Mullins has grand plans
Just for a moment, all eyes are trained on Aintree instead of the Cheltenham Festival with the publication of the John Smith's Grand National entries — and champion trainer Willie Mullins has a pair of aces up his sleeve.
The race remains the most famous in the calendar and connections of the 84 entered are now officially under orders to start dreaming — no-one more so than owners Graham and Andrea Wylie, whose beige-and-black silks will be carried by the ante-post joint-favourites Prince de Beauchene and On His Own
Both are trained in Ireland by Mullins, both a best priced 16-1, with Paul Nicholls’ classy Tidal Bay also among the favourites if Cheltenham exertions don't take too much of a toll.
Prince de Beauchene would have started favourite last year had he not suffered a hairline fracture to a hip a fortnight before the big day.
On His Own did run at Aintree and was travelling as well as any when falling at Becher's Brook second time round.
Neptune Collonges, who finally filled the one big gap in champion trainer Nicholls' CV when beating Sunnyhillboy by a nostril in a breathtaking finish last year, is now retired, but the runner-up will try again (25-1), along with the third and fourth, Seabass (20-1) and Cappa Bleu (25-1).
Nicholls has plenty to go to war with. Join Together (20-1) will be among the leading fancies on the day, April 6, while Harry The Viking and What A Friend, both part-owned by Manchester United boss Sir Alex Ferguson, have decent claims.
Donald McCain's Ballabriggs, the 2011 winner and sixth last April, will attempt to become the first since Red Rum — trained by his father, Ginger — to win the race more than once, but the omens aren't good.
It is an astonishing, though perhaps telling, fact that no Grand National winner has gone on to win another chase of any description under Rules since the 2002 hero Bindaree added the Welsh National the following year.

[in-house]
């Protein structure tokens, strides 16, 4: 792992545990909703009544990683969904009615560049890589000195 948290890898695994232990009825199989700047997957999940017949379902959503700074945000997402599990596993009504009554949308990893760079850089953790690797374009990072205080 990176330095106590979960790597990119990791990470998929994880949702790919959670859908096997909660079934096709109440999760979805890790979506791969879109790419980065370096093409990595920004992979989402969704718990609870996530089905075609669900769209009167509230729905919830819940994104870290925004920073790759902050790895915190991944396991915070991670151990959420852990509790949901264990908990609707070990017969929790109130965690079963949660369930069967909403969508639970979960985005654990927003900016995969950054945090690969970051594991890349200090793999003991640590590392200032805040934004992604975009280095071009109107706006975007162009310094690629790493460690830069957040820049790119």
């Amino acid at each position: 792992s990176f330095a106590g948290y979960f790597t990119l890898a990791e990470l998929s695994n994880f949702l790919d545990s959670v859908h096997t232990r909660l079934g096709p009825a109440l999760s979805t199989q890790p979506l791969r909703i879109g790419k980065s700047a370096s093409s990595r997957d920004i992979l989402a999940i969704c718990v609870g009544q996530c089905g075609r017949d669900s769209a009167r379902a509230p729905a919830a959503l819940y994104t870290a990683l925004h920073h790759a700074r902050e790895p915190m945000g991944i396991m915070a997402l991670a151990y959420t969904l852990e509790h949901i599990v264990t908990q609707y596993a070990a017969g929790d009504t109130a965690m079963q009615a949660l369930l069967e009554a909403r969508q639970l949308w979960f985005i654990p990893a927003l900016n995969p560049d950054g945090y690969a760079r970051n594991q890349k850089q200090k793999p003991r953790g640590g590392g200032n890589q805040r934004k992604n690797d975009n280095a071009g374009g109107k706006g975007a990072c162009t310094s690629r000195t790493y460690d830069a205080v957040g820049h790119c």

Meanwhile, Liam Treadwell endured an afternoon of mixed fortunes at Leicester.
The 2009 Grand National-winning jockey — on board Mon Mome — was hit with a 12-day ban for taking the wrong course on Special Robon but bounced back with a victory on Reginaldinho on his very next ride.
Treadwell's costly error came when he was leading the field in the Cream Gorse Novices Handicap Chase and mistakenly bypassed the first fence in the straight instead of the second.
He had to pull up the Venetia Williams-trained gelding once he saw the other runners jump the obstacle and realised his error.
Treadwell held his hands up and admitted he had made an error.
“I must apologise to all connections. It was a poor bit of riding in the heat of the moment,” he said.
“It slipped my mind what was actually happening in front of me. I'm very sorry for everyone.
“It's windy out there. Just turning in, the horse threw his head high and I'm trying to get behind the horse and carry him forward and I've got in my mind that the ditch was out.
“I'm not going to make any excuses. It was an error on my part and I'm disappointed for all the connections and people who backed the horse.”
Treadwell is suspended from February 13 to 24 inclusive.
However, an hour later Treadwell drove Reginaldinho (3-1 favourite) into the lead at the third last and kept the Williams-trained seven-year-old up to his work as he repeated a course and distance success earlier in the month.